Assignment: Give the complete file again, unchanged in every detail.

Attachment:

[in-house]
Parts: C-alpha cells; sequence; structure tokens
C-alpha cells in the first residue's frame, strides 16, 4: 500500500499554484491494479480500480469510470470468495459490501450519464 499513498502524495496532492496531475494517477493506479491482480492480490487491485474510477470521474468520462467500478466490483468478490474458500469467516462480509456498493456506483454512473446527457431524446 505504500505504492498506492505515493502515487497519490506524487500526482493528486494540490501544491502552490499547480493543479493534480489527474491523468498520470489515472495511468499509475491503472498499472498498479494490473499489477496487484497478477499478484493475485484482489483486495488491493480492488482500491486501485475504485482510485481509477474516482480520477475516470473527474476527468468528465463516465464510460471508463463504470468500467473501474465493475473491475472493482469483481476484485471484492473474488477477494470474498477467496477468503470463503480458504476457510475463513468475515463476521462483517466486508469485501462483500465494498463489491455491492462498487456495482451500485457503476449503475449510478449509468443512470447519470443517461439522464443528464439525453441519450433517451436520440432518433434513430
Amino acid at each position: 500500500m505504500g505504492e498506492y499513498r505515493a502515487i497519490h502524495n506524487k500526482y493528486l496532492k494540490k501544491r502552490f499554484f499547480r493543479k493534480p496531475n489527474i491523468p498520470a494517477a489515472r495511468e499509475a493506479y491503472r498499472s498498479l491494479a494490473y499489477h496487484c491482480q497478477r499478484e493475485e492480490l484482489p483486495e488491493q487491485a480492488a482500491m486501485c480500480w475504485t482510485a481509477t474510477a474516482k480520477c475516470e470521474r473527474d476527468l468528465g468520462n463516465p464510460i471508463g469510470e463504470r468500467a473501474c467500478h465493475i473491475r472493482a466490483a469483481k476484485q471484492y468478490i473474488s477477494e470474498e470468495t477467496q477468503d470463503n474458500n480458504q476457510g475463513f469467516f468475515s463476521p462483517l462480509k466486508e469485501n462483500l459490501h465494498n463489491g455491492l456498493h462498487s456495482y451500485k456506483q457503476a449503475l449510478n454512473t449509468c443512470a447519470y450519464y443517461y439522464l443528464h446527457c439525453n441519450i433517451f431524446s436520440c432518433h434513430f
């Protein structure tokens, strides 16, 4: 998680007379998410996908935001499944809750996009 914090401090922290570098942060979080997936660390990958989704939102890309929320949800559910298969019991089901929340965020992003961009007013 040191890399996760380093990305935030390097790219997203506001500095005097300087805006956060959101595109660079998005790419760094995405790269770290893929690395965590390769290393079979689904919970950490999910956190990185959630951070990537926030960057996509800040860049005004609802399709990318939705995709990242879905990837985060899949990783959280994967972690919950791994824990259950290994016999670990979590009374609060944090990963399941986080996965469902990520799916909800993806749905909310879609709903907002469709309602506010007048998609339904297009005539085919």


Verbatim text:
[in-house]
Parts: C-alpha cells; sequence; structure tokens
C-alpha cells in the first residue's frame, strides 16, 4: 500500500499554484491494479480500480469510470470468495459490501450519464 499513498502524495496532492496531475494517477493506479491482480492480490487491485474510477470521474468520462467500478466490483468478490474458500469467516462480509456498493456506483454512473446527457431524446 505504500505504492498506492505515493502515487497519490506524487500526482493528486494540490501544491502552490499547480493543479493534480489527474491523468498520470489515472495511468499509475491503472498499472498498479494490473499489477496487484497478477499478484493475485484482489483486495488491493480492488482500491486501485475504485482510485481509477474516482480520477475516470473527474476527468468528465463516465464510460471508463463504470468500467473501474465493475473491475472493482469483481476484485471484492473474488477477494470474498477467496477468503470463503480458504476457510475463513468475515463476521462483517466486508469485501462483500465494498463489491455491492462498487456495482451500485457503476449503475449510478449509468443512470447519470443517461439522464443528464439525453441519450433517451436520440432518433434513430
Amino acid at each position: 500500500m505504500g505504492e498506492y499513498r505515493a502515487i497519490h502524495n506524487k500526482y493528486l496532492k494540490k501544491r502552490f499554484f499547480r493543479k493534480p496531475n489527474i491523468p498520470a494517477a489515472r495511468e499509475a493506479y491503472r498499472s498498479l491494479a494490473y499489477h496487484c491482480q497478477r499478484e493475485e492480490l484482489p483486495e488491493q487491485a480492488a482500491m486501485c480500480w475504485t482510485a481509477t474510477a474516482k480520477c475516470e470521474r473527474d476527468l468528465g468520462n463516465p464510460i471508463g469510470e463504470r468500467a473501474c467500478h465493475i473491475r472493482a466490483a469483481k476484485q471484492y468478490i473474488s477477494e470474498e470468495t477467496q477468503d470463503n474458500n480458504q476457510g475463513f469467516f468475515s463476521p462483517l462480509k466486508e469485501n462483500l459490501h465494498n463489491g455491492l456498493h462498487s456495482y451500485k456506483q457503476a449503475l449510478n454512473t449509468c443512470a447519470y450519464y443517461y439522464l443528464h446527457c439525453n441519450i433517451f431524446s436520440c432518433h434513430f
């Protein structure tokens, strides 16, 4: 998680007379998410996908935001499944809750996009 914090401090922290570098942060979080997936660390990958989704939102890309929320949800559910298969019991089901929340965020992003961009007013 040191890399996760380093990305935030390097790219997203506001500095005097300087805006956060959101595109660079998005790419760094995405790269770290893929690395965590390769290393079979689904919970950490999910956190990185959630951070990537926030960057996509800040860049005004609802399709990318939705995709990242879905990837985060899949990783959280994967972690919950791994824990259950290994016999670990979590009374609060944090990963399941986080996965469902990520799916909800993806749905909310879609709903907002469709309602506010007048998609339904297009005539085919």